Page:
• @RobertEndl : I have worked on old tube units from 1935 vintage. A couple of times I replaced Mica capacitors because of mechanical problems. I have never seen an old tube unit Mica capacitor fail (but have heard anecdotal evidence). I would leave Mica caps in place. Aug 4 '16 at 2:19
• Never mind, micas are famous for their stability. duh Aug 4 '16 at 2:20
• @RobertEndl , , and your early comment on Mica helped improve the answer for this question. As can be seen by the OP posting a photo that shows some of the caps are indeed Mica Aug 4 '16 at 2:26

Well in my opinion comparing the way circuits were made then and now, it is obvious which cap is failing in the photo by the bubbles in the wax. As was stated in comments, old wax paper caps were not close tolerance generally. That would partly explain why old circuits had so much background noise, buzz, among other reasons. Mostly just crude engineering. Mica are pretty good about being stable and long life. They either work or they don't. Not like paper/wax, leaking or shorting eventually as the leakage worsens. However, in my past experiences Mica caps can become brittle and fail if disturbed. It was a matter of material composition in the cases. Also electrolytics have a limited life expectancy no matter what. They dry out inside, this can be seen in some circuits as dripping or scale on the end of the case. Most electrolytics have marks on the tops of the cases that will explode or expand indicating failure is close. Be careful with those old resistors too because they are the same as the mica caps, they are brittle and will simply break in 2. Bakelite cases with carbon film inside. Those old caps can be hard to read sometimes. Any ceramic, mylar, metal film piece would usually work, with tolerances around 20% for standard ratings. Old parts would be hard pressed to have that close tolerance. If you have one of those little GM328 testers, they are pretty nice and give good readings, will tell you the state of the cap., and an ESR. I can remember working around some old circuits like this and cussing the insulation of everything in them.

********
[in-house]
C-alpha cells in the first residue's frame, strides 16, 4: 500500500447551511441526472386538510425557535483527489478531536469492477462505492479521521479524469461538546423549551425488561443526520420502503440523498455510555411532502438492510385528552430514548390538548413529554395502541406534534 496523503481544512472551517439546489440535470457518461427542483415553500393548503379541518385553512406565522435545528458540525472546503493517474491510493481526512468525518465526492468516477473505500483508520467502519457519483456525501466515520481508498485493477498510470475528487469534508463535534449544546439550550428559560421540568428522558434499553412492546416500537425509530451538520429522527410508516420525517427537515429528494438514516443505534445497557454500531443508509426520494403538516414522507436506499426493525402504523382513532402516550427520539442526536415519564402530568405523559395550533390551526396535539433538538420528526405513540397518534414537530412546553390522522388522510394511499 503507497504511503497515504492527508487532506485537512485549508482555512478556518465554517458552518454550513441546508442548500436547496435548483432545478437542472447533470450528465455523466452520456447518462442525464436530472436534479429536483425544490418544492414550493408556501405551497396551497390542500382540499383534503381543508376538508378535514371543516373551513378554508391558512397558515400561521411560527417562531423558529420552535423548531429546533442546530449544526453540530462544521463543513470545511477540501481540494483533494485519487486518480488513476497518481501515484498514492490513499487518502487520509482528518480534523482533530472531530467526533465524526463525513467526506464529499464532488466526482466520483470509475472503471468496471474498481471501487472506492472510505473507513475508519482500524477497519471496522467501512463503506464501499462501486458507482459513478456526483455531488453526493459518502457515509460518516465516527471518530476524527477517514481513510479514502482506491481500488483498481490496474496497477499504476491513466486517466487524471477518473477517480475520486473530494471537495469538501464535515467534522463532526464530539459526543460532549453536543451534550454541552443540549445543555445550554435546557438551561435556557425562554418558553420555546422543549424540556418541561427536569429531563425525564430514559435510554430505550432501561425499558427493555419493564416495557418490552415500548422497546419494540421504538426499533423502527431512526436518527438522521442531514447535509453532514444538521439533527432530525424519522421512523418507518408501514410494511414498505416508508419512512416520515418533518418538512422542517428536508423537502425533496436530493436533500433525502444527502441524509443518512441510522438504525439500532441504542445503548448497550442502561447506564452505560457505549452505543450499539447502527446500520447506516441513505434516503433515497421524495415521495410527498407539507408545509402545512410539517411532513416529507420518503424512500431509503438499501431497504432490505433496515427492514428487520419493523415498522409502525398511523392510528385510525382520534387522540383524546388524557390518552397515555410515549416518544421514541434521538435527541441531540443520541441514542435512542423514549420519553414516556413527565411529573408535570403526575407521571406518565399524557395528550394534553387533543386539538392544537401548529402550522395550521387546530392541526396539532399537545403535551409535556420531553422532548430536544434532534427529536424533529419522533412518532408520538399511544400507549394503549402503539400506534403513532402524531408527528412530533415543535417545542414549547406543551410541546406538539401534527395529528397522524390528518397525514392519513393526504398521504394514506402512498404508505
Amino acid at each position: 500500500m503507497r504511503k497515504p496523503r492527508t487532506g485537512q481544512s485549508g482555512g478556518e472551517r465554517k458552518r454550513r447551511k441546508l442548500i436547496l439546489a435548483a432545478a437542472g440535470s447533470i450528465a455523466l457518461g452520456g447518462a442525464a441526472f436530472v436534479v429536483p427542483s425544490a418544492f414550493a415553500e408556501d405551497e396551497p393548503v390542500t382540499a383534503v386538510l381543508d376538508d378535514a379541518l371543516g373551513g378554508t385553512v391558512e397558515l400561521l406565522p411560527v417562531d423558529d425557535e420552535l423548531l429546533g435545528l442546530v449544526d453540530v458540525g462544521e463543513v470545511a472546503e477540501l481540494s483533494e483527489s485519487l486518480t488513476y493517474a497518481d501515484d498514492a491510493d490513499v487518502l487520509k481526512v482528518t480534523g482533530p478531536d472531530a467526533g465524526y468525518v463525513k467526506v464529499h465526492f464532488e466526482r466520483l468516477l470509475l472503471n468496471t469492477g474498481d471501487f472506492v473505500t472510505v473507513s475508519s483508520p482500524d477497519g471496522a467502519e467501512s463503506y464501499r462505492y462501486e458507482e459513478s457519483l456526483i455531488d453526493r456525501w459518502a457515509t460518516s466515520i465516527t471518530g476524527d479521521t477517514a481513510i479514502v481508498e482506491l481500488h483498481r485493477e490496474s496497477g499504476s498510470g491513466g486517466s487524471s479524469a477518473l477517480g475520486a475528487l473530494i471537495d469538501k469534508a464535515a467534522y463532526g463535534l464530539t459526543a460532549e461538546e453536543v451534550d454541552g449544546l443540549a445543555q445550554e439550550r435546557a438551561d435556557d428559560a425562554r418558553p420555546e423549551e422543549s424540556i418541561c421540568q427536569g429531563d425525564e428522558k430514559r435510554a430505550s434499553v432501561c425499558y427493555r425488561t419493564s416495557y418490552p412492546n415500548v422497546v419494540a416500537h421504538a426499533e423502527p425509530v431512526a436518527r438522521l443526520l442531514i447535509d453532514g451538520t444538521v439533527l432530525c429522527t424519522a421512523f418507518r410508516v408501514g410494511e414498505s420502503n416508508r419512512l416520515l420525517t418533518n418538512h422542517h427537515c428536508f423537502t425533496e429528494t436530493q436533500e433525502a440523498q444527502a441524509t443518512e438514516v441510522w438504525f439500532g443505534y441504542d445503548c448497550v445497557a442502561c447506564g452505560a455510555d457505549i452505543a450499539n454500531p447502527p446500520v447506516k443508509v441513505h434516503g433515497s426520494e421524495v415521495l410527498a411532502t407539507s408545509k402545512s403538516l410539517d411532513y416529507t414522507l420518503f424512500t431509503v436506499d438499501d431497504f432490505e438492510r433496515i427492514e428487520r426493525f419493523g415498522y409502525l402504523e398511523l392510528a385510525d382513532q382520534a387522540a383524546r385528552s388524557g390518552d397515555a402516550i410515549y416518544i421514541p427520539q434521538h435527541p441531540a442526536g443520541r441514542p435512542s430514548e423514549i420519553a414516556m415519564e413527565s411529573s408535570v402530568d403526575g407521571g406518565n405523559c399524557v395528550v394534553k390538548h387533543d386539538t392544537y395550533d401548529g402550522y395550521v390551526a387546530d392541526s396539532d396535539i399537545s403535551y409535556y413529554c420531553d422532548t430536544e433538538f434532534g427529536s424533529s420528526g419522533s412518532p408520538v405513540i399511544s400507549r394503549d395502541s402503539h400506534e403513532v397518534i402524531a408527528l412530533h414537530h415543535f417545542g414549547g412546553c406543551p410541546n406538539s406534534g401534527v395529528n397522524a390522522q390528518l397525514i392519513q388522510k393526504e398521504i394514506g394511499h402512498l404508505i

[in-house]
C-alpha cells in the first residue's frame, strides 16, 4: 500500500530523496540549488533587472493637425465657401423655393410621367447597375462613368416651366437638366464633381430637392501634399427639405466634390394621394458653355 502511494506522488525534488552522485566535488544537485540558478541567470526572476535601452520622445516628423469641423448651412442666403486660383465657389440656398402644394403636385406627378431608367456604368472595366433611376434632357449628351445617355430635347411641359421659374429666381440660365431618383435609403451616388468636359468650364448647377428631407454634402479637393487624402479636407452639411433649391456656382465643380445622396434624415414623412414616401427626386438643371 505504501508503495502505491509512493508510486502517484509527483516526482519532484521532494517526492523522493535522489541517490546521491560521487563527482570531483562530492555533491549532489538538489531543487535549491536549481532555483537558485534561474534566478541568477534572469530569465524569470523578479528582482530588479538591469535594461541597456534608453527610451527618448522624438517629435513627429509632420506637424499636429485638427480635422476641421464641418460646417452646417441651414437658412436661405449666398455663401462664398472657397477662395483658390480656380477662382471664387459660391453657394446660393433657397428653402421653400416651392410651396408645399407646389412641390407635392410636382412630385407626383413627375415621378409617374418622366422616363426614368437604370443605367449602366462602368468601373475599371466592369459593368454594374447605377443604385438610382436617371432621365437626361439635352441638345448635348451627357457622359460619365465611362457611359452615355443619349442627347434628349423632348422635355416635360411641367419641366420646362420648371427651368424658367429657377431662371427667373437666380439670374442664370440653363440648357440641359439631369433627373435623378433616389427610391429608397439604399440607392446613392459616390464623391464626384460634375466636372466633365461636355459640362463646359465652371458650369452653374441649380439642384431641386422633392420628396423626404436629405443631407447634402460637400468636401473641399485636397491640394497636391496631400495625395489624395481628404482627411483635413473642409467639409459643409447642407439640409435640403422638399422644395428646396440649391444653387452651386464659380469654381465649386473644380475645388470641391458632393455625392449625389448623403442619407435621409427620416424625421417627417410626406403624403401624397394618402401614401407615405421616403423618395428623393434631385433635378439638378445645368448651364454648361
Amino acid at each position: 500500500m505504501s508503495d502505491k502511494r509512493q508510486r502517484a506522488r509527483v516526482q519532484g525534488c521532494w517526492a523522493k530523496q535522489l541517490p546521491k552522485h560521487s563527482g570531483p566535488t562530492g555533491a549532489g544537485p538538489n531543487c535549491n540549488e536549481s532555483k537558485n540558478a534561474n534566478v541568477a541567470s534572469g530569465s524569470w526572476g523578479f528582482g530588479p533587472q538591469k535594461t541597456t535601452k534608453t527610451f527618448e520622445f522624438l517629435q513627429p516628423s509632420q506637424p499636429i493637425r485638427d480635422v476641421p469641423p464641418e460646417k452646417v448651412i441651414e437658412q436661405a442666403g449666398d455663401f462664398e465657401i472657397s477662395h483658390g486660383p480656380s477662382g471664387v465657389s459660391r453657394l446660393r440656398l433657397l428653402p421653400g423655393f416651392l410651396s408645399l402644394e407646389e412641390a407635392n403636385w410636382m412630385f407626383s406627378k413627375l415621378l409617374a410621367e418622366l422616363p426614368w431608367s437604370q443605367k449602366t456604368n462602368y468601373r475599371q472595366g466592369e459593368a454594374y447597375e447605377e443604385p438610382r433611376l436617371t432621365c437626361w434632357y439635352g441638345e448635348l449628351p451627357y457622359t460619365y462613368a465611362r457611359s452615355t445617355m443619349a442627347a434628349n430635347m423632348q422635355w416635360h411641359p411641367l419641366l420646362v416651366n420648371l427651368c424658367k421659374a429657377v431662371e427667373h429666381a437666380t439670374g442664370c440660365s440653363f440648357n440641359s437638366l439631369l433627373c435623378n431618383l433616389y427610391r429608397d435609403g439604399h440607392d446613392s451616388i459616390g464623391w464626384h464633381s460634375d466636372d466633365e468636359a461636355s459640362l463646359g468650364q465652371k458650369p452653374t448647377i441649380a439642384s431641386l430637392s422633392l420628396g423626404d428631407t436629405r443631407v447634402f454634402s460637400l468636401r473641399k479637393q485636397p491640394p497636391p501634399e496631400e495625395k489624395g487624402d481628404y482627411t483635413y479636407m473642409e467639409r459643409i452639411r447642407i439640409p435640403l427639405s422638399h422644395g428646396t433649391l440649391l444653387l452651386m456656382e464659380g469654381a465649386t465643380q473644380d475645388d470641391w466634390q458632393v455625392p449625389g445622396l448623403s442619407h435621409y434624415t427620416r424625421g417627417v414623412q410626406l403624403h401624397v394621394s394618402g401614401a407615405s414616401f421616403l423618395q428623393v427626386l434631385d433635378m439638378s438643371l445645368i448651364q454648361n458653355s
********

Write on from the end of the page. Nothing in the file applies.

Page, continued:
• Tip: use 2 x <Enter> to insert paragraph breaks to break the answer into logical sections. Welcome to EE.SE. Mar 4 at 17:22

Those mineral wax impregnated paper capacitors are poor tolerance (typically +/-10% or worse), poor temperature coefficient and poor loss tangent. Any modern film capacitor or NP0 ceramic cap should be as good or better in all regards. PPS (Polyphenylene Sulfide) is better than polyester for film caps. Don't bother with styrene caps. The main consequence of poor temperature coefficient would be annoying drift during warm-up.

I would leave the mica caps. They have no wear-out mechanism, as far as I know, and are very stable. The paper caps were typically rated for 1 year at 45°C at full rated voltage and 20 years at 53% rated voltage, so they're likely past their best-before dates.

Of course the coefficient relative to the resistors is what determines the frequency drift. The old carbon composition resistors tended to have a pretty awful negative temperature coefficient that increased (yes, as a percentage) with resistor value. So a 1.5M$$\\Omega\$$ resistor might be 2 or 3x worse than a resistor of 5-20K.